Leading Sheep recently canvassed producers who have been using Donkeys as Guardian Animals for different lengths of time and asked them to list the 3 key things that they would tell people going into donkeys for the first time. The responses were:
- We consider bonding the most important aspect of the whole program. Bonding the donkeys to the sheep and vice versa. I bought a mob of heavily pregnant ewes, and let them go in the paddock with donkeys. These ewes tended to graze at the opposite end of the paddock to the donkeys even though the donkeys were bonded to other sheep. When you see the sheep running after donkeys you know they are properly bonded.
- Bonding includes retaining donkeys with approximately 12 to 20 sheep in yards for a week to 10 days, followed by running them in a very small paddock for 2 to 4 weeks, depending on the animals. Those few sheep when rejoined to their mob will be enough to bond the entire mob.
- Treat the donkeys with kindness and they will respond in like manner. The reverse is also true.
- You should never run 2 entire Jack donkeys in the same paddock. Even when these are 6 months or more of age the dominant Jack will attack viciously the lesser animal especially when there is a female in the same paddock.
- Be mindful that donkeys will learn to open gates, whether they are Bogan gates or swing gates with eagle beak catches or wooden slides.
- These animals are very low maintenance and will eat a lot of weeds and rubbish as they are naturally a desert animal.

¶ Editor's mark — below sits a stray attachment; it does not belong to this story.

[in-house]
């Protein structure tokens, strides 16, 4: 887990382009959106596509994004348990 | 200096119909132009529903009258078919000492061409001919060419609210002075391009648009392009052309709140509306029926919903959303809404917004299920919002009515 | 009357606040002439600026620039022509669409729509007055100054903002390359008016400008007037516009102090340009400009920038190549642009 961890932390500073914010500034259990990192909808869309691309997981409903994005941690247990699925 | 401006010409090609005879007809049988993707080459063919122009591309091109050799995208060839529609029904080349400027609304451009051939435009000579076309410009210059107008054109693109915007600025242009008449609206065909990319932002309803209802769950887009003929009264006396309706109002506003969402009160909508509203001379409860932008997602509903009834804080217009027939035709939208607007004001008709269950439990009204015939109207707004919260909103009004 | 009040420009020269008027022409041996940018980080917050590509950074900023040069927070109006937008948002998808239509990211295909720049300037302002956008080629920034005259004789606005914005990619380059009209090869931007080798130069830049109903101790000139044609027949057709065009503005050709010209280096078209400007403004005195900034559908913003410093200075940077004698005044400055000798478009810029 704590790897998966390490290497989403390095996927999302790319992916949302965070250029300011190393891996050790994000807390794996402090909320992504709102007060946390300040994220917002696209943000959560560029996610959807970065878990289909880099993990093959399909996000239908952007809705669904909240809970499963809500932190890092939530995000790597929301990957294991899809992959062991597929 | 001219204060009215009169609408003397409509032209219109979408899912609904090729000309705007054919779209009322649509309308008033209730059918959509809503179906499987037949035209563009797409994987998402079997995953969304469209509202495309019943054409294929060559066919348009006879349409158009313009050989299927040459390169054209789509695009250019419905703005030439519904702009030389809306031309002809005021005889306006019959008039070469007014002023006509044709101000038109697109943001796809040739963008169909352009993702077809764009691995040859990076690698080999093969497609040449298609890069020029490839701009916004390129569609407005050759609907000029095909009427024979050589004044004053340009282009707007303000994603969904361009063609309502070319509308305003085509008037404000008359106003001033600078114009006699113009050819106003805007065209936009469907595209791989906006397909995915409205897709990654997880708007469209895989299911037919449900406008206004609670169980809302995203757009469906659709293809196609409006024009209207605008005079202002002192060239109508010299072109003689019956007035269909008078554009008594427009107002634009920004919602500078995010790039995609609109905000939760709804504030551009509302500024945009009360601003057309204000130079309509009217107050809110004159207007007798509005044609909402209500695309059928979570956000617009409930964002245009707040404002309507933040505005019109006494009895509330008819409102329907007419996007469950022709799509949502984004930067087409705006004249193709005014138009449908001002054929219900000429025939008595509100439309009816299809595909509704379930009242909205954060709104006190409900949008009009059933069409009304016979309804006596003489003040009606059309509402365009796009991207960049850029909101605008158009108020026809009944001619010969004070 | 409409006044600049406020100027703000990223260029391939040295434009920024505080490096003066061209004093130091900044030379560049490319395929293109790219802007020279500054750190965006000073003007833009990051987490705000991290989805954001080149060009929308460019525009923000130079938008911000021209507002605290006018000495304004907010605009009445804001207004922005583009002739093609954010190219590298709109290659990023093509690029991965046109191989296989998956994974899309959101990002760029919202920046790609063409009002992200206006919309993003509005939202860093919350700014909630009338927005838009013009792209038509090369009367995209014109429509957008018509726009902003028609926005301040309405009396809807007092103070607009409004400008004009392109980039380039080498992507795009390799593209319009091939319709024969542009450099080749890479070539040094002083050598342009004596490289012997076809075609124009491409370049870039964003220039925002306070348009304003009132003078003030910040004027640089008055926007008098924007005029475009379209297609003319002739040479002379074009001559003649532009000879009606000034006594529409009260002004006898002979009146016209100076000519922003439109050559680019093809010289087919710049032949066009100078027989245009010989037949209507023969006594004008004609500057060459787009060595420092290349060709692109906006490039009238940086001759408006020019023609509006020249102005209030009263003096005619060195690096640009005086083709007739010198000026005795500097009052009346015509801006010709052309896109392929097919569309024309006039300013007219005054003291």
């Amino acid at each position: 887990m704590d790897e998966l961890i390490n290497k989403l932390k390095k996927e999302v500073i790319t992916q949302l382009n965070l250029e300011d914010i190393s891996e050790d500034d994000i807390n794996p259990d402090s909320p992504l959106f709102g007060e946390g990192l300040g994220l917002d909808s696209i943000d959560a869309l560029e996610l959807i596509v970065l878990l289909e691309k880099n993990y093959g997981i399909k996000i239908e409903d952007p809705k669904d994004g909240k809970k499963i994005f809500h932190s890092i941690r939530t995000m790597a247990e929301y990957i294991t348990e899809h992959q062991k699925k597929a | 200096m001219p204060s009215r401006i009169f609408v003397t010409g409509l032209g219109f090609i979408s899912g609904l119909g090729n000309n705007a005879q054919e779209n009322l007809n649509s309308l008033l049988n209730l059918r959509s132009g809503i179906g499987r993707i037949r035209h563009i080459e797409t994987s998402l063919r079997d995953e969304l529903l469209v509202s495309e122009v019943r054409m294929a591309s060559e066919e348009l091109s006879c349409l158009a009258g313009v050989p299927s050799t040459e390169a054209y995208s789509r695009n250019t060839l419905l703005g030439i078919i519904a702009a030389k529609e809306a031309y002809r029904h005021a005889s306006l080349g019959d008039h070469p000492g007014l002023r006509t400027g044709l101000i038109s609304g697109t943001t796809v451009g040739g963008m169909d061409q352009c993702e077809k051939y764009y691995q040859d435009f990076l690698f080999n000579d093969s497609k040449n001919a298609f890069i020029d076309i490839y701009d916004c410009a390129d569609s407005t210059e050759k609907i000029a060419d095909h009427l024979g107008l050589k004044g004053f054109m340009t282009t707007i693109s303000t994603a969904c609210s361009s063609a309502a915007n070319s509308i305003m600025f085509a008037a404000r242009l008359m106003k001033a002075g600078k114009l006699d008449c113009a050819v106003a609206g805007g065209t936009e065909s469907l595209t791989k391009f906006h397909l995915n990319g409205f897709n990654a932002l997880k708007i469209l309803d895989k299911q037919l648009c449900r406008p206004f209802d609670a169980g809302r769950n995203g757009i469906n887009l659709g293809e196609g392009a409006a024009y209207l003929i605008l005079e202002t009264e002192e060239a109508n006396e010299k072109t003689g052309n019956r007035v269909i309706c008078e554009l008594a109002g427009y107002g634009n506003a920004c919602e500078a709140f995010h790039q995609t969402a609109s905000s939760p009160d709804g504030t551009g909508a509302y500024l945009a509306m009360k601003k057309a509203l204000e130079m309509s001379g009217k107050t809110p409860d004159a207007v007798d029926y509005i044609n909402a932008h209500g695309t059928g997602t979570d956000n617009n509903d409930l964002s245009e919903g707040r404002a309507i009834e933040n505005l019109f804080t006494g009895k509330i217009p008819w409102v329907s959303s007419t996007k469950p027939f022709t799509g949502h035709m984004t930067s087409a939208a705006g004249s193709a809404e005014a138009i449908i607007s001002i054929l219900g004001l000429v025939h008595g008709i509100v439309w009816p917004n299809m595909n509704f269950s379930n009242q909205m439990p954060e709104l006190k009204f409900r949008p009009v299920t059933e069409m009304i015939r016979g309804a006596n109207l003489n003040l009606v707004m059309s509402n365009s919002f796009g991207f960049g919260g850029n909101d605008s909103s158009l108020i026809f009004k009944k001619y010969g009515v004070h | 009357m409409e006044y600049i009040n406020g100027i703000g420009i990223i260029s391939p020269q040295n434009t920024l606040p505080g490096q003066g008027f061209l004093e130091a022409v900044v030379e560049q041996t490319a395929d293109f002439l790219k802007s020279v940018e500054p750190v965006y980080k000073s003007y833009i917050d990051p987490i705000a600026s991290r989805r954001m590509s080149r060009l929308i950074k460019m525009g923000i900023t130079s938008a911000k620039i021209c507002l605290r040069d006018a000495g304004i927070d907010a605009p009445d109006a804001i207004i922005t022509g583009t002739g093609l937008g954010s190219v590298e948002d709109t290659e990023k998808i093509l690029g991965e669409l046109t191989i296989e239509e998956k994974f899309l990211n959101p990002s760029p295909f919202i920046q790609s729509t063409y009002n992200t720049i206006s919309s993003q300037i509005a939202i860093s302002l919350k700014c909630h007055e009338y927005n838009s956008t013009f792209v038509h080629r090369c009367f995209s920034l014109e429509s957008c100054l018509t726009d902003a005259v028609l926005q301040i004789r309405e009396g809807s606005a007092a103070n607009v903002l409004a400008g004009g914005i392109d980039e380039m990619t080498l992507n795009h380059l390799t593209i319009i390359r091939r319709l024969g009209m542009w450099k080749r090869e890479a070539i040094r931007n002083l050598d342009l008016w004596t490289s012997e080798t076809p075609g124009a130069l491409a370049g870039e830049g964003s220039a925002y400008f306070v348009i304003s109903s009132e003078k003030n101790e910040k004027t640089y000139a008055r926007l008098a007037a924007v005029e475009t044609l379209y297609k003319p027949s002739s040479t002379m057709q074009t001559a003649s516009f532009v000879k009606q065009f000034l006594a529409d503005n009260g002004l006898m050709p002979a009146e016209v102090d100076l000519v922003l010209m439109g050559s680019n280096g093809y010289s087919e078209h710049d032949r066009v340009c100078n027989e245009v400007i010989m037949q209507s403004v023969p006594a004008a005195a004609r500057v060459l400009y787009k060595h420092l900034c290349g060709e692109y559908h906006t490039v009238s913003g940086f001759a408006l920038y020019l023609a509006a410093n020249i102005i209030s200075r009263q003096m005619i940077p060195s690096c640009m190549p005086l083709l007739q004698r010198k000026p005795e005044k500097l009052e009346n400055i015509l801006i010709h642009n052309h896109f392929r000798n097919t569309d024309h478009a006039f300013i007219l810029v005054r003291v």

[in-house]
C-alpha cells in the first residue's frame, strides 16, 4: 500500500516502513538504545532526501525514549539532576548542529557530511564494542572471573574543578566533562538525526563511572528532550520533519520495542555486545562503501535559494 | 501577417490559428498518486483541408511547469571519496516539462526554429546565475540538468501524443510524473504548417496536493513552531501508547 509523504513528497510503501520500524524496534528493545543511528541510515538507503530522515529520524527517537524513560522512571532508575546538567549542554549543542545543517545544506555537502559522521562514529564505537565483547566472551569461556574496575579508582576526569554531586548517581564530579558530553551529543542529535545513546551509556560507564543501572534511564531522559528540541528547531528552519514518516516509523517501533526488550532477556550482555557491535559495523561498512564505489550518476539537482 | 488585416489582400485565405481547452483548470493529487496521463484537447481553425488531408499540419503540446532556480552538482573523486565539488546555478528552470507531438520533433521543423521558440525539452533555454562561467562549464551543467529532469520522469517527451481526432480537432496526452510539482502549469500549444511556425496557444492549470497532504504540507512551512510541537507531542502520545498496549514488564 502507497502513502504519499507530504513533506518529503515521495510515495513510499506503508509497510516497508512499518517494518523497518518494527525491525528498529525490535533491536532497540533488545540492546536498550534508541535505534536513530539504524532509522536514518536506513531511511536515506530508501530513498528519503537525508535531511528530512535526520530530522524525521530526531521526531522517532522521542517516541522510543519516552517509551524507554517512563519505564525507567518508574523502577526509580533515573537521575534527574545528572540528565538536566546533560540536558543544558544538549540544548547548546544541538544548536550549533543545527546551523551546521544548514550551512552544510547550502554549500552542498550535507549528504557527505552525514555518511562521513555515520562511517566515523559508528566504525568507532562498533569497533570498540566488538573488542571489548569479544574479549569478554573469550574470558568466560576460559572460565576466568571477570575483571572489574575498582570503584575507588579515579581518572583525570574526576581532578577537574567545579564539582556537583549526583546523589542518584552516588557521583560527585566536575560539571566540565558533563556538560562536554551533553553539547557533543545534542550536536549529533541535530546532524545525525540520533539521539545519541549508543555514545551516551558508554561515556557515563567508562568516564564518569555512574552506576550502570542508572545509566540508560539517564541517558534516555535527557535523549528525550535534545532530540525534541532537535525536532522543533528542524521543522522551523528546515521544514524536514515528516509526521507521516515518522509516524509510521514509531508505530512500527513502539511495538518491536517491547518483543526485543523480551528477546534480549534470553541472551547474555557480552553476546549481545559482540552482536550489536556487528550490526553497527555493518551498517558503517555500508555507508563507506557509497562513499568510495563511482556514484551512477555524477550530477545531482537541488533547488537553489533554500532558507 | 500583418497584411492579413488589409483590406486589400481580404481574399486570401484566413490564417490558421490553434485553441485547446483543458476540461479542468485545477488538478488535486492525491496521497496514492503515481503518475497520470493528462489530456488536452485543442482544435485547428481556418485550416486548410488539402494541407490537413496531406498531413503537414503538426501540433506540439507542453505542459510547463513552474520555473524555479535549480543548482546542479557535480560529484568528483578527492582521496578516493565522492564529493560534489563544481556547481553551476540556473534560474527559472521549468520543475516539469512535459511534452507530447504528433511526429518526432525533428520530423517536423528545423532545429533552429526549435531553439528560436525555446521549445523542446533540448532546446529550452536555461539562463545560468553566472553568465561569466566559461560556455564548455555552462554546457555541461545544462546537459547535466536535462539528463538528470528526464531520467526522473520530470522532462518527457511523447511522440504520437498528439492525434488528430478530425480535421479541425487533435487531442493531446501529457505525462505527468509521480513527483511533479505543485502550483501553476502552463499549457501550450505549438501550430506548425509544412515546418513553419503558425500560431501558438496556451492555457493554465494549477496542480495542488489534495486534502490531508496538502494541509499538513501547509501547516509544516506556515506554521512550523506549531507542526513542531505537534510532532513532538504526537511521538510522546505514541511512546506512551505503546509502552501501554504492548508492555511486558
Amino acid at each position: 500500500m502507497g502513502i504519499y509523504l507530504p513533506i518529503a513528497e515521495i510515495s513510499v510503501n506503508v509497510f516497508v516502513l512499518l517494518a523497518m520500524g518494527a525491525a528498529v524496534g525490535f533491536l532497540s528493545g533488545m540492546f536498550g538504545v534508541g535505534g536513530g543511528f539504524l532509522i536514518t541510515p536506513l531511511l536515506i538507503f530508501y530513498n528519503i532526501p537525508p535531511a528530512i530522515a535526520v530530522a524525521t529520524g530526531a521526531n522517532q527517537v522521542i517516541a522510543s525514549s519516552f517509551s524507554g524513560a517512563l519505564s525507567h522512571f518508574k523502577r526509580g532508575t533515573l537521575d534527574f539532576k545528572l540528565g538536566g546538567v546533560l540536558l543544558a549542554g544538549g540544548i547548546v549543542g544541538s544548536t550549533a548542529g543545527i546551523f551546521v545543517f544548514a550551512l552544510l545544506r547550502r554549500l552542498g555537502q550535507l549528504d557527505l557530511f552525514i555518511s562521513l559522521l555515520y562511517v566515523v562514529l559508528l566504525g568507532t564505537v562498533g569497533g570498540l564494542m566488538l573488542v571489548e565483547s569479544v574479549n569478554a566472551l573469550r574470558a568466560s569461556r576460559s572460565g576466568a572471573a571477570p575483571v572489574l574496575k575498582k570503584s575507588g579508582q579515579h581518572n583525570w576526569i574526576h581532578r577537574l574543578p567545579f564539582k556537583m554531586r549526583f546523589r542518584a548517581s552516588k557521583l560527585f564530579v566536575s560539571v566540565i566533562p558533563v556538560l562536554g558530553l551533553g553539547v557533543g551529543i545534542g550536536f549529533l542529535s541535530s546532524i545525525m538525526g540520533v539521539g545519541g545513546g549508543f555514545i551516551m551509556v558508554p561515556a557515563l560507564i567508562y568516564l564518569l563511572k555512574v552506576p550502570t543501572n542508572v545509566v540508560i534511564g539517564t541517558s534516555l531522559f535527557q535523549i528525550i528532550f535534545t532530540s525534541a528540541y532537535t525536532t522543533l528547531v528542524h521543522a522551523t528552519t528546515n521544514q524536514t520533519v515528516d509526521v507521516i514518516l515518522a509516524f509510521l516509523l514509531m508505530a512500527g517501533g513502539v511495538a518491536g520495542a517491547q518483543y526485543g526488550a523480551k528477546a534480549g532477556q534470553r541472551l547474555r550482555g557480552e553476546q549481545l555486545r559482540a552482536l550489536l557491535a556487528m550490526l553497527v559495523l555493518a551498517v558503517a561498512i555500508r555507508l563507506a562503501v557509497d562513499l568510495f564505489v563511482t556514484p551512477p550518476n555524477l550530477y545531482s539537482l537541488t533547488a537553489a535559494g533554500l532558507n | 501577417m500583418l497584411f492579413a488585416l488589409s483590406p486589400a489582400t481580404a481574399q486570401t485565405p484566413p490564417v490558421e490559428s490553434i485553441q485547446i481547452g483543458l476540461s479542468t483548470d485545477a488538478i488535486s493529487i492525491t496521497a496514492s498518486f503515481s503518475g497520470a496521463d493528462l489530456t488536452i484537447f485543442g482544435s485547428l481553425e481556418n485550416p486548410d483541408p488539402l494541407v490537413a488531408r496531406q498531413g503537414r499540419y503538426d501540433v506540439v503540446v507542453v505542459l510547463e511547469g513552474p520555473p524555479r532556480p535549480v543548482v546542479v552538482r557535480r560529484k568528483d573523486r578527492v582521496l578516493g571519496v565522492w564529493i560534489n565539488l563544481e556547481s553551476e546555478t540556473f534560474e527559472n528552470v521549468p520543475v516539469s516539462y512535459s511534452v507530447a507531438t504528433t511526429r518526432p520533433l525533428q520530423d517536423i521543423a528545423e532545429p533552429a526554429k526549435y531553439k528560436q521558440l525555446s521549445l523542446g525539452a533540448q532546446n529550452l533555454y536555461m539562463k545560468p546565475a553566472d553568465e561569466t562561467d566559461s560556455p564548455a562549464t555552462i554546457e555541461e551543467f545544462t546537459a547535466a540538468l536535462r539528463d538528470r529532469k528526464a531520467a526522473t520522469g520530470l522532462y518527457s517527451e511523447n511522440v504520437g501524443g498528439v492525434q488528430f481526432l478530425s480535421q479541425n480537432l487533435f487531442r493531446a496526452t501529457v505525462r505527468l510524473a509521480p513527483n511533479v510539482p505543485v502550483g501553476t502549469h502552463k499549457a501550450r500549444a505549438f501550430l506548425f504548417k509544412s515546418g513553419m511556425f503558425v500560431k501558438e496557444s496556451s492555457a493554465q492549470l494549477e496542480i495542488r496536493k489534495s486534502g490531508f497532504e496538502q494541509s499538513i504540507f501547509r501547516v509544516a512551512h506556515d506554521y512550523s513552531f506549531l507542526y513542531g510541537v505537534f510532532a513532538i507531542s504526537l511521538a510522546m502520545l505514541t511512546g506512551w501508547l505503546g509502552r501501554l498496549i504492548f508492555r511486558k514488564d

- Get the donkeys in and bonded before the dogs are in big numbers.
- Allow plenty of time to settle down and bond the donkeys 2 to 3 weeks, time spent with induction is crucial to their effectiveness.
- Castrate the Jacks, that way you can set and forget by not having to muster them up and castrate offspring, and also you can control the population (they are a feral animal).
- Over-riding all of this is that producers must be aware that this is entirely experimental and not necessarily a solution to the dingo problem.
- Bonding the donkeys with the mob is everything, and may require some patience. Small areas at first, yard to holding paddock to larger paddock. Bonding one donkey at a time may be required. No good having a pair of donkeys down one end of the paddock, and the mob at the other end. The donkey/s need to treat the sheep as part of their family.
- Younger donkeys, 12 to 18 months old, bond more readily, so I am told.
- Make sure you geld any Jacks you buy. Geldings have a more consistent temperament than fillies… and they concentrate on guarding and nothing else.
As you have no doubt noticed there are consistent themes running through the key points (the importance of properly bonding including taking your time to get good results and gelding Jacks). I have been reminded of the large number of people killed by Donkeys world-wide emphasising the importance of treating them with kindness. Leading Sheep is keen to ensure that we do not replace one pest with another so castrate.
Contributors were Neil Cameron, a producer member for Leading Sheep South Region Committee, Rod Ross and Diane and Bryant Murray. Thanks to these generous people for sharing their experience and knowledge. These contributions plus others that come in will be put up on the Leading Sheep website.
Thanks to Noel O’ Dempsey (Leading Sheep South Region Coordinator) for getting this information together.
This email was sent by Alex Stirton (Extension Officer, DAFF Charleville) on behalf of the Leading Sheep South Region Coordinating Committee.